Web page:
According to the charges, the child’s mother and his two younger siblings were in the apartment at the time of the alleged assault.

Responding to a 911 call, the New York Fire Department found the victim unconscious on the floor with visible bruises to the head, body and extremities.

The child was rushed to a hospital, where he was pronounced dead upon arrival, and the medical examiner determined that the child died from blunt force trauma to the torso.

A medical examination of a second child, age 2, revealed physical injuries consistent with child abuse.

Butler was arraigned Dec. 20 on a eleven-count indictment, charging him with murder in the second degree, two counts of manslaughter in the first degree, manslaughter in the second degree, assault in the second degree and six counts of endangering the welfare of a child.

Butler has been ordered to return to court on Jan. 31. He faces up to 40 years to life in prison if convicted.

“As alleged, this parent failed his primary duty as a protector, killing one of his own children by callous force and allegedly injured another,” said Queens District Attorney Melinda Katz in a statement. “We will not forget this child. The defendant will be held fully accountable for his actions.”

Recycle your Christmas trees at Mulchfest

By Alicia Venter

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Trees recycled at Hunters Point Park. Photo: NYC Parks / Daniel Avila

For those who do not know what to do with their Christmas Tree after the holiday season, the New York City Parks’ Department, in partnership with DSNY, may have a solution: Mulchfest.

The Mulchfest tree chipping celebration is an annual event held by the NYC Parks’ Department to allow New Yorkers the opportunity to have their tree turned into mulch.

At the drop-off only locations, people simply leave their trees at the park.

During the final weekend of the event, “Chipping Weekend,” New Yorkers can actively mulch their holiday trees at the chipping locations.

Residents will bring their trees to a chipping site, watch their tree get “recycled” and bring a bag of mulch home with them.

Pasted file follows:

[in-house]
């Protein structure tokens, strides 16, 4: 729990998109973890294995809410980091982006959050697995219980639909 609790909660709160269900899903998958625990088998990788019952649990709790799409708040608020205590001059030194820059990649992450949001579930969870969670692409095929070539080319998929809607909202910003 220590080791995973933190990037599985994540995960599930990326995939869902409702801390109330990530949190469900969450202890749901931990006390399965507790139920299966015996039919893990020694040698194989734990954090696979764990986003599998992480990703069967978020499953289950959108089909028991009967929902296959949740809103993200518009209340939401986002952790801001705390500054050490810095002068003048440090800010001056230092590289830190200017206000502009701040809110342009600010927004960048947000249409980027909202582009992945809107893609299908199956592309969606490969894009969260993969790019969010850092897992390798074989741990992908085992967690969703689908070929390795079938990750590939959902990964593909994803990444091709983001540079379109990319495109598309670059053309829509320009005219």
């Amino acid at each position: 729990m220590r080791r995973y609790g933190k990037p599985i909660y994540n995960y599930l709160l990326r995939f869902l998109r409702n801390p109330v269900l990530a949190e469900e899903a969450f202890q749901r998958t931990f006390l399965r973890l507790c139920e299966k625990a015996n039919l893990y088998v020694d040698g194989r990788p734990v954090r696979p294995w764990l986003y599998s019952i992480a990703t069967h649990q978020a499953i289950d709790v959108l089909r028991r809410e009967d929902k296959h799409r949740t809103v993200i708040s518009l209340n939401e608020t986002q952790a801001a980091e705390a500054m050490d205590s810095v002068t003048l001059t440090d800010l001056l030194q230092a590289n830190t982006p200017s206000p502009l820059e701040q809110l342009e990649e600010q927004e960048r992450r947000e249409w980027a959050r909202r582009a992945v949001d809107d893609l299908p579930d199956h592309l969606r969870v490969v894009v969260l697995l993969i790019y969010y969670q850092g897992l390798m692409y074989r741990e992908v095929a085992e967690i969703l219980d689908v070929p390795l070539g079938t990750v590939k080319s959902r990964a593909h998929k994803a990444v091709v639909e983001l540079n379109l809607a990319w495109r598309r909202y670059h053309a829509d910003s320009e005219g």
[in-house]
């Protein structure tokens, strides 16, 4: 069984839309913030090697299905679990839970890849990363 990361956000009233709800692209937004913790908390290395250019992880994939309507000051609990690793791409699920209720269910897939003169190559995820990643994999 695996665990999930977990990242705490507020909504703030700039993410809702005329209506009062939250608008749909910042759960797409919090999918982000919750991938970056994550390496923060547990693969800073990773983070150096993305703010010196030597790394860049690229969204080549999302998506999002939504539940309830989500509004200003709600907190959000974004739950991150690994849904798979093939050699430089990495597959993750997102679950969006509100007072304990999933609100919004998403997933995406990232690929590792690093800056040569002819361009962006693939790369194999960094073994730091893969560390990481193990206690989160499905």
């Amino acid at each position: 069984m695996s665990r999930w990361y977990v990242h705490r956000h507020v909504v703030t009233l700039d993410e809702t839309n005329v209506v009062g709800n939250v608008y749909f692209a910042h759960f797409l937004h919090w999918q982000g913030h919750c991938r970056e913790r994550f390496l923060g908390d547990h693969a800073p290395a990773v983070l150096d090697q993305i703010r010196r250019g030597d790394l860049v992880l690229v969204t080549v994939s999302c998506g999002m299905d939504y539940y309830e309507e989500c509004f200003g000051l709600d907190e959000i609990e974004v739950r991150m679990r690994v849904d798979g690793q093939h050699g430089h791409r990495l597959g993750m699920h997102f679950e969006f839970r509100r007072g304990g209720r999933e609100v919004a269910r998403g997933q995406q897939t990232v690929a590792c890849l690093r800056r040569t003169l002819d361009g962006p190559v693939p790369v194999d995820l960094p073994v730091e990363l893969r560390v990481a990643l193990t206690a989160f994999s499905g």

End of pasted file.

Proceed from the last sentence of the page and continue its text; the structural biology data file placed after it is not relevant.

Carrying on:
Drop-offs have begun at 73 parks citywide as of Dec. 26, and will continue through Jan. 8.

However, only 34 are chipping sites. The following are nearby Mulchfest locations:

– Juniper Valley Park (chipping)

– Forest Park (chipping)

– Cunningham Park (chipping)

– Queens County Farm Museum (drop-off only)

– Roy Wilkins Park (drop-off only)

For a full list of Mulchfest locations, visit  www.nyc.gov/mulchfest.

Weather permitting, DSNY will collect and compost trees left at curbs from Jan. 6 through Jan. 14.

The mulch gained from Mulchfest — which has been held for over 20 years — will be used to nourish city trees and plants throughout the city.

New York bans selling of dogs, cats and rabbits in pet stores

By Alicia Venter

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Gov. Kathy Hochul signed Bill S1130 into law on Dec. 15, in an attempt to bring an end to the sale of animals by commercial breeders, a business often accused of keeping the animals in inhumane conditions. (Photo: Mike Groll/Office of Governor Kathy Hochul)

By the end of next year, New Yorkers will be unable to purchase dogs, cats and rabbits in retail pet stores.

Gov. Kathy Hochul signed Bill S1130 into law on Thursday, Dec. 15, in an attempt to bring an end to the sale of animals by commercial breeders, a business often accused of keeping the animals in inhumane conditions.

Introduced by Senate Deputy Leader Michael Gianaris, the legislation states that a retail pet shop “shall not sell, lease, offer to lease, offer to sell, barter, auction or otherwise transfer ownership of any dog, cat or rabbit.”

The bill passed both the state Senate and Assembly last spring, and is an attempt to bring an end to inhumane breeding conditions.

“Today is a great day for our four-legged friends and a big step forward in our fight against abusive and inhumane puppy mills,” Gianaris said in a statement. “My thanks to Governor Hochul for standing up for the voiceless loving animals who are members of our families and deserve the respect we’ve shown them today.”

A retail pet shop is defined in the legislation as any for-profit location that offers to sell animals to be kept as household pets, pet food or supplies. There are approximately 80 pet stores registered in New York State, according to the New York State Department of Agriculture and Markets.

The law does not prohibit a retail pet shop from collaborating with certain entities to showcase such animals for the purpose of adoption: societies for the prevention of cruelty to animals, humane societies and animal protective or rescue tax-exempt associations. Pet stores will be allowed to charge shelters rent to use their spaces for adoption.

New York joins California, Maryland, Illinois and other states who have also passed retail pet sale bans.

The New York Times reported in July that pet stores fiercely objected to the legislation, stating the bill would put them out of business and could potentially lead to an underground market of pet sales as it became more difficult for people to obtain a pet in the state.